October 13, 2015

India: Anger beyond words (editorial, The Hindu)

The Hindu, October 13, 2015

EDITORIAL: Anger beyond words

Over the past week, a growing number of writers have returned literary honours that had been awarded to them in recognition of their work — and in doing so reminded the state of its failure to protect the last man standing. What started with writer Nayantara Sahgal returning the Sahitya Akademi award she won in 1986, led to a wave of protests. The others also chose to give up their precious Sahitya Akademi awards, given by writers to writers. Their protest is against an impassive state that remains a silent spectator, effectively complicit in the act of writers and rationalists being hunted down, and a Muslim man being lynched by his own neighbours for allegedly storing beef in his home. Their rejection of the honour is a symbolic reminder of the times, as a wave of intolerance cascades from Dadri even to the most cosmopolitan of Indian cities, Mumbai, threatening to choke the air. What the writers have reminded India is what its people are today witness to: a society turning upon itself. And in asking the state to act now, the writers are telling India of the need to preserve and hold on to its pluralistic fabric. The letters serve as reminders of the fragile times we live in, when mere rumours can rob a man of his right to life. A writer speaks out when his or her conscience is numbed beyond pain. For many of them, the lynching of the Muslim man was the last straw. After all, since Partition this is probably the first time that rumours of a man killing a cow have cost him his life, in his own neighbourhood. Their protest is also against several non-state actors that owe allegiance to the Bharatiya Janata Party government and that call the shots in towns and villages far from the public gaze in general.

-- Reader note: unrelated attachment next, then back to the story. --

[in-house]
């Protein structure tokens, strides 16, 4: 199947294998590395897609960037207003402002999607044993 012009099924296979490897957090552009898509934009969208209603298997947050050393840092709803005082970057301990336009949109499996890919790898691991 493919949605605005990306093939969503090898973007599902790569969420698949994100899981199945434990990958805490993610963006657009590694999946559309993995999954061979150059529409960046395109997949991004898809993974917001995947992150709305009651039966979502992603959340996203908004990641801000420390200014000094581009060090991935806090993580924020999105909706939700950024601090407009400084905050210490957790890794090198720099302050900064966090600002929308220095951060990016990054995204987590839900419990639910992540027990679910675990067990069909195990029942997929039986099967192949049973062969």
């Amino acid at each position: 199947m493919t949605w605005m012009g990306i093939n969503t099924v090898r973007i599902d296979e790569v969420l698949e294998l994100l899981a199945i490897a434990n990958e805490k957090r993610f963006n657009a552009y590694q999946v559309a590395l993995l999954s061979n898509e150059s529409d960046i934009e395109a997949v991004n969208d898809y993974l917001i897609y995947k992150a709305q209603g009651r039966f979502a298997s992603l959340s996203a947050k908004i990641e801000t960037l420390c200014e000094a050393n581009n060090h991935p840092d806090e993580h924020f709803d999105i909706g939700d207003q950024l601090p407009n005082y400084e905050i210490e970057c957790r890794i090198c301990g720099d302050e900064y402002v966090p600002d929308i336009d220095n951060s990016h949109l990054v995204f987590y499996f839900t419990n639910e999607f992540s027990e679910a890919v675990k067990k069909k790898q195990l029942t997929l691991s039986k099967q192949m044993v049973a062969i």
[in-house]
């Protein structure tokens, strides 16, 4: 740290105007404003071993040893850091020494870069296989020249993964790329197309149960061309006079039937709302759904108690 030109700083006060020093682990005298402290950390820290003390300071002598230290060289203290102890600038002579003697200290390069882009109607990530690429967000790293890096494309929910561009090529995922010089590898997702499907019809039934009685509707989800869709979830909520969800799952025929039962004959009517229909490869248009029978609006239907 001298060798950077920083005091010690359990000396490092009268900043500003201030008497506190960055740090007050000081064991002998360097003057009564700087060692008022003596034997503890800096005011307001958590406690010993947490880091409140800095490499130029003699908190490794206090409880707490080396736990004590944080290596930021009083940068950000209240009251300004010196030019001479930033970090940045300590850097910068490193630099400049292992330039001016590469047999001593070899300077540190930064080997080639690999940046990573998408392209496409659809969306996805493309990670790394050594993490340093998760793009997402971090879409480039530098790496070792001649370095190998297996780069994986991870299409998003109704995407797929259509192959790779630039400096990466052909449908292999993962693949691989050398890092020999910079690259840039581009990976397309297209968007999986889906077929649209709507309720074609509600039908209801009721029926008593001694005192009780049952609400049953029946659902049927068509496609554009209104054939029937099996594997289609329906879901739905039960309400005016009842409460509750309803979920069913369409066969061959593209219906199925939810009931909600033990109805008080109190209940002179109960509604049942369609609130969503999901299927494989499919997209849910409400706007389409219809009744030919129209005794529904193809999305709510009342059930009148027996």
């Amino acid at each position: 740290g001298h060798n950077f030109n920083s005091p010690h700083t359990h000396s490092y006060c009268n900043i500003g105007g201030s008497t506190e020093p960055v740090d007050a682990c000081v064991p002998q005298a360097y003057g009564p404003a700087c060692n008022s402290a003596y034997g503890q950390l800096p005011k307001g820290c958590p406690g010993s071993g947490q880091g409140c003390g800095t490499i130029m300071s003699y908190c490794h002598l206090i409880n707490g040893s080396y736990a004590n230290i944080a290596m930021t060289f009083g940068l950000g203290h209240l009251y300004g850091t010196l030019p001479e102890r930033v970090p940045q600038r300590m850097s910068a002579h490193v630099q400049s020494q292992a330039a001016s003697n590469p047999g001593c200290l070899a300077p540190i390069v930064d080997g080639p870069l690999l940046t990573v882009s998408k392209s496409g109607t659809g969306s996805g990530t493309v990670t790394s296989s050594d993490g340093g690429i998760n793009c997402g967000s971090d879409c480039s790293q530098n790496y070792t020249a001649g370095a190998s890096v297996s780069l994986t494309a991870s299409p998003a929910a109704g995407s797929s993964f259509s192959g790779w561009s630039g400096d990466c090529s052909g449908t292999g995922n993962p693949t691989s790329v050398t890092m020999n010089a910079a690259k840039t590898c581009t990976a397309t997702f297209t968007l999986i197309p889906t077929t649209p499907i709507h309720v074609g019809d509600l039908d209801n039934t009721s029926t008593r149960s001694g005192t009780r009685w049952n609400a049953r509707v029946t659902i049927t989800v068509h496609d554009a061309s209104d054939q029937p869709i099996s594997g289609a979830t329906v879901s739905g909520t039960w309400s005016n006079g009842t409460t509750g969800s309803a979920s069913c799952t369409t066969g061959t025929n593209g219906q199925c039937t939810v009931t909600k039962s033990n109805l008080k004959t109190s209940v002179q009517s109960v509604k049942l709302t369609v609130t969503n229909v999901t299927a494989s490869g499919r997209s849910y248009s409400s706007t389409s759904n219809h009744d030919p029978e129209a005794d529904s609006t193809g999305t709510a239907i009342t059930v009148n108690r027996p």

It is in this climate of intolerance and complicity by the state that the letters of protest have found their way to the Akademi and to the public realm. The Akademi is an autonomous body but has refrained from speaking out. Its silence is the silence of the state. Even the once-formidable media adviser to Prime Minister Atal Bihari Vajpayee has had ink thrown on his face for taking a stand on former Pakistan Foreign Minister Khurshid Mahmud Kasuri’s book launch event, which was opposed vehemently by the BJP’s ally, the Shiv Sena. The Shiv Sena is known for acts of that kind, but they don’t behove a city such as Mumbai that prides itself on being India’s most cosmopolitan city. As for Prime Minister Narendra Modi who leads the BJP, a party that has premised itself on extending its hand to the common man, words have to match deeds. It is the responsibility of the chief servant of the country to ensure that the stain of intolerance does not spread and then consume it.